So libraries will always have a place in my heart... they’ve changed with the times, and that’s a good thing.
What are you reading currently?
My life is usually pretty busy. Unfortunately, over the last couple of decades, I have been so busy that I haven’t had much time to read, like I used to.
You know, it’s kind of funny. When I was growing up, I was a slow reader, and I hated to read until I got into junior high and high school. I got some help, and I started reading. Then I just really read, and of course, when you go to college, you have to read. But after college and getting into forecasting, it takes time away from what you can do. With broadcast meteorology, you’re on 24 hours a day, so sometimes, it really restricts what you can do.
The only thing that I’ve really read, over the last 20 years, is research papers. But now that I’m getting ready to retire, I’ve started reading some things that I want to.
My father-in-law, before he passed away, gave me a set of books by the French author Balzac. It’s his entire work on the divine… "The Human Comedy." It’s the entire work, and I’ve always been fascinated with that author from an early age because I read one of his books when I was growing up. I couldn’t believe what I was reading. So, I’m looking forward to going through that.
I’m also big into science fiction. As a youngster, I read the "Foundation Trilogy." And many years later, Isaac Asimov wrote both a prequel and post story to that trilogy. There’s a collection now – of like six or seven books – and I’m in the process of reading them. In fact, I was reading one of them as I was flying back from California to Columbia (a couple months ago). I got so engrossed in the book – we flew from Dallas to Columbia – and I started reading as we took off. The next thing I knew, we were landing. I said, “Wait a minute… what?!”
So you can get lost in books. I hope, as I retire, I’m going to read more. But I also hope to do some writing.
What are you interested in writing?
Well, you write what you know, and I know weather. I know climate, so I’m going to be writing on that. It won’t be in the traditional format because writing today has changed. I’ll be posting things on Facebook. I’m going to revive my blog – things like that.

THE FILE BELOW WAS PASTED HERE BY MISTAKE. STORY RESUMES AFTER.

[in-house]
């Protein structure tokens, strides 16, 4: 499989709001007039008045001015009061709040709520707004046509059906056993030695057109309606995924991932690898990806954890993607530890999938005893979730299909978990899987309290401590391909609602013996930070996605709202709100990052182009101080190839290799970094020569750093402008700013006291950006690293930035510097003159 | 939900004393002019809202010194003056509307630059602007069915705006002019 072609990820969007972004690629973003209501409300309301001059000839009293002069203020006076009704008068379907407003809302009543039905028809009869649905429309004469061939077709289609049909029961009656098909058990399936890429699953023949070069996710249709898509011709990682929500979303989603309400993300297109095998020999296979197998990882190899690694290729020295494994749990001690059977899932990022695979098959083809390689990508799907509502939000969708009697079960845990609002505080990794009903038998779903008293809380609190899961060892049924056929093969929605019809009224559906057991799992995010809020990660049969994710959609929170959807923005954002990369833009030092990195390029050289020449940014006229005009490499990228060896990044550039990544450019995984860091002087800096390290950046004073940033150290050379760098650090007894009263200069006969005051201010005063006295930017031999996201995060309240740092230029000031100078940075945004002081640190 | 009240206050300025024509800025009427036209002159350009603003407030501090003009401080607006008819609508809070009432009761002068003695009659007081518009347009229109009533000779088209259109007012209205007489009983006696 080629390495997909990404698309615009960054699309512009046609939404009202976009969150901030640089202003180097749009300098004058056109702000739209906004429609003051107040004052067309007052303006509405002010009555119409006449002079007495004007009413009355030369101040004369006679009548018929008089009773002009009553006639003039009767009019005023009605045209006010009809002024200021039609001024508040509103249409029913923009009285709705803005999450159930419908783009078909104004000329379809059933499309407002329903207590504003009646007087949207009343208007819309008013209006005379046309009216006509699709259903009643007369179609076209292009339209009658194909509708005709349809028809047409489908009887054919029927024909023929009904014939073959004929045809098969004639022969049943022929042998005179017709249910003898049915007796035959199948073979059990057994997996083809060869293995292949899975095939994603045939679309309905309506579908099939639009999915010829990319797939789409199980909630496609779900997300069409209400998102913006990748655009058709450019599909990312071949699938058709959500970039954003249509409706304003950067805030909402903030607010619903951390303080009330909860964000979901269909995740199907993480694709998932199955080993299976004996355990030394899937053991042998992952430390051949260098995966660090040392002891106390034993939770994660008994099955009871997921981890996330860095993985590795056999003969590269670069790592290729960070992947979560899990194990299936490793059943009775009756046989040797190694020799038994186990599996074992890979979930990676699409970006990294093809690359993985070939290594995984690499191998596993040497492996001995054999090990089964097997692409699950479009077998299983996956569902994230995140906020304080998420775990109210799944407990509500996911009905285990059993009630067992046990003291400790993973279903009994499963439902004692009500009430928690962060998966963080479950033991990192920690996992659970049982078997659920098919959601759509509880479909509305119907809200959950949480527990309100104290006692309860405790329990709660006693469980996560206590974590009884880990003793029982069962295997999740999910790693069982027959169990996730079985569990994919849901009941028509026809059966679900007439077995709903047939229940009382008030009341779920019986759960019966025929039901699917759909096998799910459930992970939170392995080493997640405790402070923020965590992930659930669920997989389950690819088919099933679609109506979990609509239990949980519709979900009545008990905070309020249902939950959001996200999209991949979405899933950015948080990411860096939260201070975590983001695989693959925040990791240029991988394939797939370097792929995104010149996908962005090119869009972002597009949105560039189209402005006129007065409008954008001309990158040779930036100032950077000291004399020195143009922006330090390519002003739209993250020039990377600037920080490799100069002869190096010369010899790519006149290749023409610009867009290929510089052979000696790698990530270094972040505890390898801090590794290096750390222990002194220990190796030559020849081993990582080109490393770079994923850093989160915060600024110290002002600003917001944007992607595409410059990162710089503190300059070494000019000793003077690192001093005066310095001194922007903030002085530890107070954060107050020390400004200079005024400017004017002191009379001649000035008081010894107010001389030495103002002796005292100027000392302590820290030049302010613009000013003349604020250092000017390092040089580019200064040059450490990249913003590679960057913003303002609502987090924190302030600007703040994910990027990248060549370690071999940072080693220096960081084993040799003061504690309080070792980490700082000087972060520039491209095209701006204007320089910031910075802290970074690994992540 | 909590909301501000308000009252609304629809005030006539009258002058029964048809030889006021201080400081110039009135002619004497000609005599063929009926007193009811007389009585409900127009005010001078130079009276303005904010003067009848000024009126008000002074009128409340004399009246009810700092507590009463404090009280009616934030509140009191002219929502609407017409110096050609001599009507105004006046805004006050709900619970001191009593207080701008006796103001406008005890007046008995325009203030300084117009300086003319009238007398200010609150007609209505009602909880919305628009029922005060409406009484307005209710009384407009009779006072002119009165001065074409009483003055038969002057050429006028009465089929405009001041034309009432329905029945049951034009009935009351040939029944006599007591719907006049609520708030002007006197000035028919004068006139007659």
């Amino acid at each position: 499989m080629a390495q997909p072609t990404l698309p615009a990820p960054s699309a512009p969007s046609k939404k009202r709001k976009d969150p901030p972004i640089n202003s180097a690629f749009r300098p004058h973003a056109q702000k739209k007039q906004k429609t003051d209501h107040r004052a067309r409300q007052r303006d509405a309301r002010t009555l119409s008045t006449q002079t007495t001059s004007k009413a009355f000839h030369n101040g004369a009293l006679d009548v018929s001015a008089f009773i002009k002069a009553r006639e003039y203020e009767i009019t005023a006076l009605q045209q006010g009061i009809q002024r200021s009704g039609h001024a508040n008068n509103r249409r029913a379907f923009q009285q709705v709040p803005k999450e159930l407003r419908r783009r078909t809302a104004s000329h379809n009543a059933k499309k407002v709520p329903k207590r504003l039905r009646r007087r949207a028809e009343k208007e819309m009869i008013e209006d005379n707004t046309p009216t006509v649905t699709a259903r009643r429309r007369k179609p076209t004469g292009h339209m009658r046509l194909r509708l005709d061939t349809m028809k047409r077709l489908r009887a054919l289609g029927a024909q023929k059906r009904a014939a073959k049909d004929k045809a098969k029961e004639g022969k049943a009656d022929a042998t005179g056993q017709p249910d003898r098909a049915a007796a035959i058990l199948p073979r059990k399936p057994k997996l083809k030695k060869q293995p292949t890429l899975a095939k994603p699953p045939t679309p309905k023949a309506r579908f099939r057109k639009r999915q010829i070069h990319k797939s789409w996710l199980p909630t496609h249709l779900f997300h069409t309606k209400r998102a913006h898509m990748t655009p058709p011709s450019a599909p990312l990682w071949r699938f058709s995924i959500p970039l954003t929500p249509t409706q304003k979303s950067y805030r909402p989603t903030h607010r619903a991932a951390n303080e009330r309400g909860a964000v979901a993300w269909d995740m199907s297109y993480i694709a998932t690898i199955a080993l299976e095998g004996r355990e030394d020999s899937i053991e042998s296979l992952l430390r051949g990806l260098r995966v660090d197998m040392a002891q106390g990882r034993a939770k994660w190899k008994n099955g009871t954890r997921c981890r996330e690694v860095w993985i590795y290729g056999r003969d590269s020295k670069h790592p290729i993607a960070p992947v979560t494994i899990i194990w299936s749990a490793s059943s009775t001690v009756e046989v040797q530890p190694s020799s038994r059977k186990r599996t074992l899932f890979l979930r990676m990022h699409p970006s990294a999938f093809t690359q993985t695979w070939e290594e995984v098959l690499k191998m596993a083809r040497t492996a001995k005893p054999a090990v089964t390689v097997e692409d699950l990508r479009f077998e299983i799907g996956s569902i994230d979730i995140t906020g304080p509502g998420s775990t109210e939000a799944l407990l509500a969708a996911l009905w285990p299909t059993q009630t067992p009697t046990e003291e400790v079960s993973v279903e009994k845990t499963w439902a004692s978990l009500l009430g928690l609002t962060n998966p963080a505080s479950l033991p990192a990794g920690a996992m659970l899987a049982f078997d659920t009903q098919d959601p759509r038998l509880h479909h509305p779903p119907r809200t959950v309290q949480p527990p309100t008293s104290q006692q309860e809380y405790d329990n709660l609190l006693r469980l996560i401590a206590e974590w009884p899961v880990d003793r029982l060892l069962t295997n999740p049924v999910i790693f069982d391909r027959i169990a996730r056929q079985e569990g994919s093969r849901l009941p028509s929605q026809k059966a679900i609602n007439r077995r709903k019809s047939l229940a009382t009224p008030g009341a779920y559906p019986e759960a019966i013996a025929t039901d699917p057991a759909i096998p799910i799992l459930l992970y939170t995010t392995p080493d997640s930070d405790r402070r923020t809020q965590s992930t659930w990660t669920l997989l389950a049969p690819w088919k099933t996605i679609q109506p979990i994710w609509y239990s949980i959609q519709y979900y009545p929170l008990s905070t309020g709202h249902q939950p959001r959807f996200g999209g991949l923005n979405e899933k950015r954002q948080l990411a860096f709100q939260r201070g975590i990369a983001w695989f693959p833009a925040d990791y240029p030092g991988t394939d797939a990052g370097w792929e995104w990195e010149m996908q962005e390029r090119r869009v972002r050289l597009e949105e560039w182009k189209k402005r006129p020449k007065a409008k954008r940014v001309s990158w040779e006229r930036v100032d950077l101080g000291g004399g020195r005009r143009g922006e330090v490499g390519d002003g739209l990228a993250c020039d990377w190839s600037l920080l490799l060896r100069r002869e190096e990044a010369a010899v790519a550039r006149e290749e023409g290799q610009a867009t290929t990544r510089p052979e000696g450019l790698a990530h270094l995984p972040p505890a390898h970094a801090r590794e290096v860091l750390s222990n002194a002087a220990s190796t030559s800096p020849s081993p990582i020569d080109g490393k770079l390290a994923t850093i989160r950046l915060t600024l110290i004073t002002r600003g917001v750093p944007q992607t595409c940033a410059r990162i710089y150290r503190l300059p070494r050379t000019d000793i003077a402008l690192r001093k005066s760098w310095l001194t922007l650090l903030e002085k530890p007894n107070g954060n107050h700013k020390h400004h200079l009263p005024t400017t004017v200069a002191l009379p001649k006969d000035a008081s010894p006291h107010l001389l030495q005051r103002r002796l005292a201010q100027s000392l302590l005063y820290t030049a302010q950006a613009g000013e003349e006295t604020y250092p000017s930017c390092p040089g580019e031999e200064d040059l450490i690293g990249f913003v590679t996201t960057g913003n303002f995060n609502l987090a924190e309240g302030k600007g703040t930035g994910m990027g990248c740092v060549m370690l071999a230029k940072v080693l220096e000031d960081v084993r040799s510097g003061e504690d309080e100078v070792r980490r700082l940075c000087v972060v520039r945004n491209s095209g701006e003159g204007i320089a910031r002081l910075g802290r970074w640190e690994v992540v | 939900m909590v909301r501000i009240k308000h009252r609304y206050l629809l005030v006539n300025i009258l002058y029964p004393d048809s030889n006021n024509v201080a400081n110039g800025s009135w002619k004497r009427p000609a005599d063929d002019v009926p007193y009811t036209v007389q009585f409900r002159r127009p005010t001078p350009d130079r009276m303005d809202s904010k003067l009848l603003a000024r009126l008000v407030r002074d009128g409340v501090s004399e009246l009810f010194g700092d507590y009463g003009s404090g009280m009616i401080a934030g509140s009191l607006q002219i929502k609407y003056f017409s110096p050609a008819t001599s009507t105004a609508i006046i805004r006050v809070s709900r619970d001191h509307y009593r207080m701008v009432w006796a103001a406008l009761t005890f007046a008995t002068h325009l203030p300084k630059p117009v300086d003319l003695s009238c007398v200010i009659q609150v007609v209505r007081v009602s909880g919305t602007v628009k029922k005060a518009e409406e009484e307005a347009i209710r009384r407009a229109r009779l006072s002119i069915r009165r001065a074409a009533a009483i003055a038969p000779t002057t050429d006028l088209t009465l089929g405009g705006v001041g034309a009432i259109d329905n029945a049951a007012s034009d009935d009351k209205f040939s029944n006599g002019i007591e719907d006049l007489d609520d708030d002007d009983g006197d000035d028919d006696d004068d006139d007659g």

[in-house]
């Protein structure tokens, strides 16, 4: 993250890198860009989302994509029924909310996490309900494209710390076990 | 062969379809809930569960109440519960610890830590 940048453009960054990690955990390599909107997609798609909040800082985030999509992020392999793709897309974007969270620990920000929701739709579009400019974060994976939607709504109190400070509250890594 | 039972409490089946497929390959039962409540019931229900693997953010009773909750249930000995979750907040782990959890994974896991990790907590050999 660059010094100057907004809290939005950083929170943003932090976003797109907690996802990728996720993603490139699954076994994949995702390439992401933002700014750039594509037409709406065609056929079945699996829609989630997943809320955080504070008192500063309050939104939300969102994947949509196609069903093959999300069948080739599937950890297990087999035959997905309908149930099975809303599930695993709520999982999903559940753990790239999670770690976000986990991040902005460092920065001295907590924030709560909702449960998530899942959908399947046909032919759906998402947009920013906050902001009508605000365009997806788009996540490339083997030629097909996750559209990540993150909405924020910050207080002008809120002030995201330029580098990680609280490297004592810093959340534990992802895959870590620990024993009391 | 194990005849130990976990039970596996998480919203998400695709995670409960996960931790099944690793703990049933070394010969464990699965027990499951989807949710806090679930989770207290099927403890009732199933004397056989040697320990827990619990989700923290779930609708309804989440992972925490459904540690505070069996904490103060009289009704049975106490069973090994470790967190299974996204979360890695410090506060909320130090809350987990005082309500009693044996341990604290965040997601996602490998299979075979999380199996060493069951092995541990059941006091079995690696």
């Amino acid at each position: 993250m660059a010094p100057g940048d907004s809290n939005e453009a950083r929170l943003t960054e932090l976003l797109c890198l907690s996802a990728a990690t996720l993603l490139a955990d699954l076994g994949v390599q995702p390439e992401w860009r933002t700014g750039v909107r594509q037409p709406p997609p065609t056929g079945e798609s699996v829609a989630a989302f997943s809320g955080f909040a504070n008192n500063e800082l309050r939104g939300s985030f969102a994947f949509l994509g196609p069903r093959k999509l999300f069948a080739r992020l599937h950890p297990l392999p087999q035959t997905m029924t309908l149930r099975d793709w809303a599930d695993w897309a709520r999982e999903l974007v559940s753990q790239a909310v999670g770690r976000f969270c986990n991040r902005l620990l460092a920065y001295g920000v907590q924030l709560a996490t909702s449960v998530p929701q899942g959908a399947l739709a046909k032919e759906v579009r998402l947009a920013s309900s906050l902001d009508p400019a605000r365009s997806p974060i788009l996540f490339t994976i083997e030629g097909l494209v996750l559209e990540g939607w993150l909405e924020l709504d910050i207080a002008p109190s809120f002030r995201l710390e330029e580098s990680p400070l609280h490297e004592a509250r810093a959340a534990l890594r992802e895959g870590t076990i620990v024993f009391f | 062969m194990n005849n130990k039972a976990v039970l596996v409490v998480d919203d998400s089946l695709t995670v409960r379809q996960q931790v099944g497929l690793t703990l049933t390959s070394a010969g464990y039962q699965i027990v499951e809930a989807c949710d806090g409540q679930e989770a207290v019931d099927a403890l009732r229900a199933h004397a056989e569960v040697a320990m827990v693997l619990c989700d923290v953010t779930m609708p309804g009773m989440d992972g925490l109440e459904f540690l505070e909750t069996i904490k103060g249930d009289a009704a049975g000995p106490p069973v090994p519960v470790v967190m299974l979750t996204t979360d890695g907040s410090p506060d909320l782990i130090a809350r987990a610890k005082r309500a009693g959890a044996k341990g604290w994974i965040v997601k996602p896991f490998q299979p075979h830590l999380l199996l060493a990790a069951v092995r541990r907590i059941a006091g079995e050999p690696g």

I may write a book. I don’t know. There are a lot of things I can do, and I will have the time to do it because I don’t have to go in and make a forecast.
I’m really just getting out of the forecasting. I was telling a friend of mine – I said, "I finally get to read research." I actually get to get back into the research game – where I’ve been out of it for the last 44 years.
Once you retire, what are you going to miss most?
I thought I was going to miss something. When I started, and more importantly, when I got to Oklahoma City, it was well equipped. Now, this is before cell phones, digital cameras, the Internet – none of that stuff. The data all came in on teletype machines. There were four of them. They brought weather data from all around the country right to our weather center. In addition to that, we had fax machines that were bringing in weather maps. We had our own radar. We had our own satellite receiver to get satellite pictures. We had everything! And I was thinking, at that time, there is no way that I can ever retire because I have to have this stuff.
Now, I can get all of that on my iPad. I don’t have to have the teletype machines, the fax machines or the radar – or any of the other stuff – because it’s all right there.
So will I miss anything? I will miss the people who I’ve worked with. I don’t know that I’ll really miss being on the air because that’s really a lot of work. Occasionally, you might see me on the air, but it won’t be work in those instances.
I’m not sure that I’m really going to miss anything. They’re not rescinding my degree because I’m retiring. I still get to do what I love to do. I just won’t have to go into work.
A friend of mine who did weather on the air in Memphis for many, many years finally retired, and he sent me a note. He said, “Well, you know... they say it takes time to adjust to retirement, and they’re right. It took me about 35 seconds.”